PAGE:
According to Talent Board, candidates expect a high level of transparency regarding the organisations in which they are interested, and they want to ensure they understand what the company does and whether it aligns with their career goals.
Therefore, candidates especially value company culture content as well as employee-generated and employee-based content, such as employee testimonials and answers to “why people want to work here”.
Regarding job-related content, although the value of job descriptions as an effective recruitment tool has been questioned for many years, 61% of candidates still find it valuable to understand what the nature of the job is. Additionally, 47% of candidates also value details of the application process and next steps.
How Employers are Managing Their Employer Branding
There is still a huge gap between what employers are doing in terms of employer branding and what candidates expect. You need to keep in mind that the candidates’ attitudes, expectations and behaviors are shifting and your employer branding strategies need to be adjusted accordingly.
According to Talent Board, employers are engaging with candidates in the attraction stages mostly on career sites. As we’ve seen, that is one of the first stops for candidates researching an organisation.
In addition, LinkedIn, job boards, mobile apps, talent communities, Twitter and Facebook are also important channels. So, the content you provide across channels must be consistent and compelling.
Companies remain heavily focused on social media to attract candidates, however, in 2019 candidates were leveraging social channels like Twitter and Facebook with much less frequency. The disparity between employers and candidates using Facebook for their job search continues to be particularly wide.
Employers also recognize that communicating with candidates early on is key for talent attraction and as such:
• The number of employers that say they implemented mobile text messaging campaigns increased by 71% in 2019.
• 63% of employers are considering implementing chatbot technology.
Chatbots can be leveraged to improve candidate communication by answering general employment questions and help recruiters by leaving more time for them to focus on what matters most: engaging with top candidates that are already in the process.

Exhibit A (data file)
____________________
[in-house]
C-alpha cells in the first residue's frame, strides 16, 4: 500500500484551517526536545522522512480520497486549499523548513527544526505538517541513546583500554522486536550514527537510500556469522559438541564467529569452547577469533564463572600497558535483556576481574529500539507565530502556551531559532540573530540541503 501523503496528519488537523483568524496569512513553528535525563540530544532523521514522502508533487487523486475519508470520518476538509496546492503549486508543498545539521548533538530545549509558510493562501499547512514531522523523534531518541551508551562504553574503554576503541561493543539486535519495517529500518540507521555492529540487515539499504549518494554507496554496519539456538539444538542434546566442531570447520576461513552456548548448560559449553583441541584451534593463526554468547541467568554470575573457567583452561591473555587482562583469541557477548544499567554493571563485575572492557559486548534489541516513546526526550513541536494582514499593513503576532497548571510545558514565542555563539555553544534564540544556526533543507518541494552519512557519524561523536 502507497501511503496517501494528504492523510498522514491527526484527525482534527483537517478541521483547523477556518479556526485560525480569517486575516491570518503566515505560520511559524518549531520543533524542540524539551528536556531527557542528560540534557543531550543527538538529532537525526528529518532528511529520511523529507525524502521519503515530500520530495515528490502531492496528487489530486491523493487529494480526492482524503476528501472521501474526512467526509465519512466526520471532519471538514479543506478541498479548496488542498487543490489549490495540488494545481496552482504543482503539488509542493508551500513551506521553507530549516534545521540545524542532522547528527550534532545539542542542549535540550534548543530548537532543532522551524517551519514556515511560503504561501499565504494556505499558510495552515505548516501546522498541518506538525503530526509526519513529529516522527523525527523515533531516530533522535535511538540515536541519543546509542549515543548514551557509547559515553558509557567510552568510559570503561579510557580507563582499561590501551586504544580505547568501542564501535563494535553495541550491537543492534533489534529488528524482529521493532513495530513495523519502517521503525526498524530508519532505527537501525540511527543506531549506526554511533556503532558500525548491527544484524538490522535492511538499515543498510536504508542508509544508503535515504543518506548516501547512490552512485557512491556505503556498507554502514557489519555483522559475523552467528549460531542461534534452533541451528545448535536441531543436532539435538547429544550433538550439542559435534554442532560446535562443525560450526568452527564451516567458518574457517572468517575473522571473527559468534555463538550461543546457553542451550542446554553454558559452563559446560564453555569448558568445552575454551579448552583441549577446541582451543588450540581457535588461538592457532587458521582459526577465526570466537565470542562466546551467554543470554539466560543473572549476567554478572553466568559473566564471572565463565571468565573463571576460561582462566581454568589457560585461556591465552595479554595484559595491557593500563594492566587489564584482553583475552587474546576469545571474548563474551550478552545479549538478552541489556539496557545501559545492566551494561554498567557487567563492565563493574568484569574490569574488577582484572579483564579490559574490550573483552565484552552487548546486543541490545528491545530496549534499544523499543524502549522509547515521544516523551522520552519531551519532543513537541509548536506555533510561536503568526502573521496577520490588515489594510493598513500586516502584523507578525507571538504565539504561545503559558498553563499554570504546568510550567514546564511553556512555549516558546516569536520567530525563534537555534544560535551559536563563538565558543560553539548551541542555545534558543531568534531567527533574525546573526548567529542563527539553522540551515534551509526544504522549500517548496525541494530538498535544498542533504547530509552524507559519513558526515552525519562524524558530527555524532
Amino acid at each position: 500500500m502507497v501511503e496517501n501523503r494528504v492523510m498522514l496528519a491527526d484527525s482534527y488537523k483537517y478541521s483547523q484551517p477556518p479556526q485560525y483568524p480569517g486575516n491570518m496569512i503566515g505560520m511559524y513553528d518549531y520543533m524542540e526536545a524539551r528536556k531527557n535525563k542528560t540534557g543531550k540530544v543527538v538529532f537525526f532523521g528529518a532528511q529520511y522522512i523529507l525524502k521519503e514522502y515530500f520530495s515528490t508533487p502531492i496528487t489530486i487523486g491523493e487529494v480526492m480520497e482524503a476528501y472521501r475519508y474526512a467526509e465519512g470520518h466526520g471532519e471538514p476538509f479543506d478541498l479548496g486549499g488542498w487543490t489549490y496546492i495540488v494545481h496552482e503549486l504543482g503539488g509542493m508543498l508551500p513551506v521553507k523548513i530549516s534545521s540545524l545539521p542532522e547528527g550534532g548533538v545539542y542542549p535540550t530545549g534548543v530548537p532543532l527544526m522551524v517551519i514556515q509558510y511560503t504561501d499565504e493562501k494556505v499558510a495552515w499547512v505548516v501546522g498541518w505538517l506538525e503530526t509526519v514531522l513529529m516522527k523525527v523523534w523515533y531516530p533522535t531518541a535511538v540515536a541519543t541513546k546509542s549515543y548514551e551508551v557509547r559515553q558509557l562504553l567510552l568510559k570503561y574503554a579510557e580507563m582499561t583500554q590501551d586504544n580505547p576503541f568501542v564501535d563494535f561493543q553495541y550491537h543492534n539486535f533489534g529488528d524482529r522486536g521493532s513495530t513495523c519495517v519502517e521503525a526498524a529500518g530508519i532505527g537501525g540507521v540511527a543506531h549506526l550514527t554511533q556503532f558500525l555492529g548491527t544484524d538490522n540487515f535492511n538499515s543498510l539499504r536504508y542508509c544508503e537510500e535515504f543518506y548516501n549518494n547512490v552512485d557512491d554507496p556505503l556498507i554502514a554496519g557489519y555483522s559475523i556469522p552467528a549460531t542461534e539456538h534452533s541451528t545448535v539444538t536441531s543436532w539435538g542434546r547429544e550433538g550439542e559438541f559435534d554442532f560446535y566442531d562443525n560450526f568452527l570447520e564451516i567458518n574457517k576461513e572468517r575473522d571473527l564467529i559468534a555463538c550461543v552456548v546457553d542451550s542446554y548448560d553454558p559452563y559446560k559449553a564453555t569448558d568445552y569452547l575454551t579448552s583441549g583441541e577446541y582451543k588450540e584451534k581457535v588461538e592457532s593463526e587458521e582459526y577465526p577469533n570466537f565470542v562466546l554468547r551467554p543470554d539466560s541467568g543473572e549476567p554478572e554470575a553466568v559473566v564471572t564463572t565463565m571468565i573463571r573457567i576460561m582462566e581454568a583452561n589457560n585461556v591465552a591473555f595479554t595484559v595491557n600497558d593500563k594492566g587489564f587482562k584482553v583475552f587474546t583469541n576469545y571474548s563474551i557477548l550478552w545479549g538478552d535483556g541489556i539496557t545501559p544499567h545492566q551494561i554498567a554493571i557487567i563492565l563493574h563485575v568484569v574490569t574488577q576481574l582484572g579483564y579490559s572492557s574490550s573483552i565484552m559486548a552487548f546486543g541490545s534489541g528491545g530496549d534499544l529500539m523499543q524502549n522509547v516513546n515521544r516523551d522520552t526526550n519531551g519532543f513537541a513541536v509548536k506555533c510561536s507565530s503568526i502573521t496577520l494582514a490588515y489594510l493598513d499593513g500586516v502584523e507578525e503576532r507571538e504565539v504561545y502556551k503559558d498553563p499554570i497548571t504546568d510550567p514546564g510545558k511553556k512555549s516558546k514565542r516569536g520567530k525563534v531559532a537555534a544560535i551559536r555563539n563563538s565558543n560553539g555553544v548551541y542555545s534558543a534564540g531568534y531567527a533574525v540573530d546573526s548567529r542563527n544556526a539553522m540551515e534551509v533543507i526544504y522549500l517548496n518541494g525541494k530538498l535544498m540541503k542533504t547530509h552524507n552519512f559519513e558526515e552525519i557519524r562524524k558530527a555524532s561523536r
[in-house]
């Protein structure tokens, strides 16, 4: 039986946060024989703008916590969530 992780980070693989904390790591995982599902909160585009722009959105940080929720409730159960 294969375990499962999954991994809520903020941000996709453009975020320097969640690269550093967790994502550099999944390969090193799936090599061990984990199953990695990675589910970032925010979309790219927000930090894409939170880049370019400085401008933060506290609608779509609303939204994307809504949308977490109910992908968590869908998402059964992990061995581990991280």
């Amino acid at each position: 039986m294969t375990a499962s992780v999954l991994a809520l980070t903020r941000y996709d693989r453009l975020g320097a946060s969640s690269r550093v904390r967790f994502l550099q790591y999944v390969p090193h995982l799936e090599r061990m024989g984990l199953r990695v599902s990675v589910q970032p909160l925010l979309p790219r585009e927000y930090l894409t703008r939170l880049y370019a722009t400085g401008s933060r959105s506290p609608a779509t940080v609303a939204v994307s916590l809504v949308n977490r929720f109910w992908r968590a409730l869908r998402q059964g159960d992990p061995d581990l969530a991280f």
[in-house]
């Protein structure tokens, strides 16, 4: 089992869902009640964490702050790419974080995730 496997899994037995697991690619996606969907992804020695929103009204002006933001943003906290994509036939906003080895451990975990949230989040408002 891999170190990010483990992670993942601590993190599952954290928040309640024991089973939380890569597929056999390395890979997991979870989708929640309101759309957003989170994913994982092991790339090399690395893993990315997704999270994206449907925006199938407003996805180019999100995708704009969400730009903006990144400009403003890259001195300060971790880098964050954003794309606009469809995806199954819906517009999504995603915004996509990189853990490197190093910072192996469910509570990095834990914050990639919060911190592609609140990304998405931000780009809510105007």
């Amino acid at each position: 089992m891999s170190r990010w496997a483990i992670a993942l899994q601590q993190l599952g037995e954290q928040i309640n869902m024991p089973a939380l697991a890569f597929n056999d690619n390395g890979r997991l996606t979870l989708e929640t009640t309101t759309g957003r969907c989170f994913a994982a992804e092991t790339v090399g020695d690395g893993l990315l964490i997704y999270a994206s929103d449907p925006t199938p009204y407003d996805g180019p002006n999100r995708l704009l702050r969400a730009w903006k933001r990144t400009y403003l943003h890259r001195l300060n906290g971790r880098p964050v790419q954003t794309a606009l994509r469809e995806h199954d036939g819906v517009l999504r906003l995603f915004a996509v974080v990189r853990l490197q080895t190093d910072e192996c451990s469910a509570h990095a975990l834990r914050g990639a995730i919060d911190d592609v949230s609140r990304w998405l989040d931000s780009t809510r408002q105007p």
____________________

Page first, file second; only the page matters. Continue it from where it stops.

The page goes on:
How to Improve Your Employer Branding Strategy
Employer branding and candidate experience go hand in hand. As such, companies that provide an excellent candidate experience and provide more value to candidates in the attraction stage have a competitive advantage and, therefore, a strong employer brand.
Here are a few employer branding best practices that CandE award winners follow that you should include in your strategy:
- Provide genuine and transparent brand content
- Emphasize more on company culture
- Share employee testimonials more often
- Provide answers to why people want to work in your company
- Leverage employee referrals
- Develop employee ambassadors programs
- Improve candidate communication with chatbots
Employer branding can benefit your company in many ways, not just in terms of hiring. Having a good reputation as an employer also has a positive impact on your overall company brand and can be determinant for business success. After all, many customers and partners prefer to work with companies that are known for their good employee relations.
That being said, the alignment and collaboration between your HR and marketing teams is essential to develop a great employer branding strategy that will not only attract talented candidates to your organisation but also increase employee retention.
Thanks for reading and see you next time!
Your team here at skeeled